Yo Mama’s Tribute to Tom Paxton, America’s Troubadour

Last night I was rejuvenated.  Tom Paxton, the quintessential American folksinger, performed at The Barns at Wolftrap National Park For the Performing Arts and I was lucky enough to be there.  Also, playing along with Paxton was Robin Bullock, a fantastic musician in his own right.

Tom Paxton has been composing and performing for over 50 years.  I raised my children to his songs of peace, justice, love and childhood.  There is no better agenda to assign oneself and when these subject matters are paired with music, the end result is meaningful and magical.  Not only were the children’s songs downright fun, but also, as the kids grew older, the songs about serious causes opened many paths of communication and conversations about issues affecting us every day.  The lessons and enjoyment gleaned from these compositions are life-long, so conducive to creating a worthwhile, harmonious and productive life.

Paxton is very well-known for his dedication to peace efforts and has penned a number of hard-hitting songs about the uselessness of war and violence.  Remember his song “Jimmy Newman”?

Paxton sang a song last night about the senseless massacre in Tucson, called “What If, No Matter…”.   This song is a powerful statement on America’s senseless, unsatiable need to bear arms.  It just about took my breath away:

Over his long career, Paxton has written songs, jam-packed with satire and sarcasm, that reflect the character of the times and the absurdities of everyday life.  “One Million Lawyers” and “Yuppies in the Sky” are two of his classics.  In response to today’s issues, his timeliness and relevancy is just as apparent in his “I Am Changing My Name to Fannie Mae”:

Also, with an aye to current news, Paxton seems to have a soft spot in his heart, just as I do, for Our Sarah’s antics:

Paxton’s love songs are wonderful.  “I Give You the Morning” gets better with every passing decade:

The part of last night’s concert that brought tears to my eyes was especially those songs written for his family; his wife and his two daughters, Jennifer and Kate.  He sang a song (co-written with Debbie Smith) called “Marry Me Again”.  For those of us in marriages that have spanned a good number of decades, this simple plaint, “Marry Me Again”, is the most romantic request and highest compliment one spouse can pay to another:

His daughters are now in their forties.  When they were young, he wrote “Jennifer’s Rabbit” and “Katie” in their honor.  Each song captures the specific personality of each daughter.  The lyrics to “Katie” are sheer genius.  He continues to be entranced by his girls and has a more current song on his daughters as grown women:

Paxton’s children’s songs were the staples of my children’s upbringing: “The Marvelous Toy” and “Going to the Zoo”.  Just as salt and sugar are the bare necessities of setting up a functional kitchen, so were these joyous songs essential to childhood.

Even though Tom Paxton is in his seventies now, he still has his fingers on the pulse of the important things in life: peace, justice, love and children.  He is a national treasure who gets better with each passing year.  He finished up last night with a song about, in high honor of, the fallen firefighters from the 9/11 tragedy at the twin towers at the World Trade Center:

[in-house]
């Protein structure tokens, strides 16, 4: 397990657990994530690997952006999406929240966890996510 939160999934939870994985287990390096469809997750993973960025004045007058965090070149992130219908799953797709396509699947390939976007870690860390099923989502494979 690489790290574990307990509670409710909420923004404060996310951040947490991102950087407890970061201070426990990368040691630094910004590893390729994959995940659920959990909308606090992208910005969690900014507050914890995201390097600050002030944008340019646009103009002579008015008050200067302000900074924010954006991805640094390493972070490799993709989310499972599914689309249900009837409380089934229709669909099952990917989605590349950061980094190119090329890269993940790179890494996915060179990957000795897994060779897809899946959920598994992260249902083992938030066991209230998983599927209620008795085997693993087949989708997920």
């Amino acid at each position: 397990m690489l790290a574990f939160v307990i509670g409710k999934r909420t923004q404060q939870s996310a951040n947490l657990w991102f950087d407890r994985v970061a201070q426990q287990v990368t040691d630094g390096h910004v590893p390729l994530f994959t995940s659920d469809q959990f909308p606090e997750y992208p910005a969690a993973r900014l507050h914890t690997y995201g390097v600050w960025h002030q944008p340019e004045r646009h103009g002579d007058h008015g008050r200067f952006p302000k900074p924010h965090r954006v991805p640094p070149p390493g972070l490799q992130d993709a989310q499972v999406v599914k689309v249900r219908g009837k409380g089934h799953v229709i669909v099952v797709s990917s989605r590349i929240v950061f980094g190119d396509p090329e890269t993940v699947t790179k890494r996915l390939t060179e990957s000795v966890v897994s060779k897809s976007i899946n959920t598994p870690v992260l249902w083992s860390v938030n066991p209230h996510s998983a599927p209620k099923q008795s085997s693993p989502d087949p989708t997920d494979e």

The imagery Paxton evokes with his lyrics are remarkable.  The voice of the song is a man, an employee working in one of the towers, running down the stairs to get to the bottom and outside as quickly as possible.  As he and others are going down the stairways, the firemen are racing UP, all the while telling everyone to get out as fast as possible because the buildings were structurally compromised. Nevertheless and unbelievably, these firemen continued their upward climb to try to save as many people as possible.  Chilling.

Additionally, the valor and sacrifice of the NYFD on 9/11, who went way over and above their call of duty, bring home the reprehensible recent actions of the Wisconsin governor and legislature to deprive public employees of their collective bargaining rights.

Besides his dedication to worthwhile causes, it is also important to note that Paxton puts much time and effort into helping out young folk singers; his generosity goes way beyond his own career promotion.  I can personally vouch for his larger interest of nurturing new talent, as he invited my daughter Maribel to join him onstage during one of his concerts to sing her new, updated lyrics to his standard, “Daily News”.

Thank you, Tom Paxton, for your life-long pursuit of justice, peace, love and children.  You have had a major hand in elevating American folk music to the same high art form and lasting tradition that gospel and jazz occupy.  Your songs are the embodiment of reason and relevance.  Your activism is admirable, yet your gentleness is also your trademark.  Your use of satire and humor to help offset the seemingly helplessness and hopelessness of our daily tribulations is uplifting and healing.  You are a wonder to behold.  You are truly America’s troubadour.

And yes, Mr. Paxton: my all-time favorite folksong is also “Shenandoah”.

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3 Responses to “Yo Mama’s Tribute to Tom Paxton, America’s Troubadour”

  1. Patricia perle Says:

    Truly a fantastic evening! Tom Paxton is a American Treasure. So enjoyed reading your blog and am now busy downloading songs.

  2. mum of all trades Says:

    I saw Tom in Belfast on Saturday past, such a great night. My children love his songs too.

    • yomamaforobama Says:

      Thanks for your comment. And so true: my children were raised on Tom Paxton’s songs. We could have done a lot worse, right?

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